Since when have tribes like the Perna been marginalized?

As nomadic traders and performers, their lifestyles made them difficult to be regulated by the state and the rulers of the British Raj treated them with hostility and suspicion.The Criminal Tribes Act of 1871 assigned to these tribes the tag of “hereditary criminals”, cut them off from traditional sources of income and made them the victims of several state-sanctioned abuses.

  • Though these tribes were Denotified following India’s Independence, the “historical disadvantage” continues into their present existence.
  • The DNT commission, the force behind the 2008 report had made definite recommendations to the government, its main emphasis being the government addresses the needs of the DNTs separately from other disadvantaged sections of the society. But a consultant to the commission and civil servant Pooran Singh said the government remained indifferent.

The 2008 report commissioned by the government described DNTs as "the most vulnerable and disadvantaged sections of Indian society".

Where do we observe the consequences?

The hindrances faced by current efforts to alleviate the situation of DNTs demonstrate the consequences.

  • Most communities classified as SC & ST are taken into consideration when designing welfare programmes. But these programs often remain on paper and even Pernas and other officially eligible groups do not get to avail the benefits.

Consequences of the historical disadvantage

  • The stigma of being labelled as ex-criminal tribes has remained, thereby making it difficult for the Pernas of Najafgarh to receive the benefits of government measures, according to anthropologist Subir Rana who has observed them.
  • Their unpleasant encounters with the state in the past have made the community view it with distrust. BK Prasad, Member-Secretary of the temporary National Commission for Denotified, Nomadic and Semi-Nomadic Tribes says, “Government always tries its level best to reach these people, but even these people have to come to the government. Most of the time, these people do not come.” He observes the DNTs may need “a special approach”.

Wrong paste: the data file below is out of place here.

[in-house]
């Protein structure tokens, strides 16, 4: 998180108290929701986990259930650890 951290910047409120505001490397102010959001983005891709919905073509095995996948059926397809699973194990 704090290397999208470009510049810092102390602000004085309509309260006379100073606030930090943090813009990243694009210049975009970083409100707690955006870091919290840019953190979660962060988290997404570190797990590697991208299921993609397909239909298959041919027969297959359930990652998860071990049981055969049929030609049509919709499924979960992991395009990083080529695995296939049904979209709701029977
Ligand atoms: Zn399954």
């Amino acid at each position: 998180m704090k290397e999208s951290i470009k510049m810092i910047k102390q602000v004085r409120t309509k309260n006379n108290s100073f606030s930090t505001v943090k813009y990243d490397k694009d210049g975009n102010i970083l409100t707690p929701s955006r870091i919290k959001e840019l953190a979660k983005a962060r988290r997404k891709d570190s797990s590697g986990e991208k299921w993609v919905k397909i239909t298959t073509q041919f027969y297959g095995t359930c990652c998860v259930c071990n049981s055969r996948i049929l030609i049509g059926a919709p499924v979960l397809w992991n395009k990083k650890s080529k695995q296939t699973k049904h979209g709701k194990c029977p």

• The marginalization has made them unaware of their rights. For example, most members do not have any kind of a government ID. Therefore, they are unable to procure a caste certificate to prove their “SC” status.

Who have created a glimmer of hope?

The non-profit organization Apne Aap – a grassroots movement to end sex trafficking – is known for working to integrate the Perna community into society and provide the members mainstream opportunities. Ruchira, the founder of this organization has been involved with the community for more than five years.

  • The organization had put tremendous efforts to make government programmes accessible to members of Perna community. For example, the number of individuals with a caste certificate in this community was only 4 or 5. Thanks to NGO efforts, the number has exceeded 30 as of now.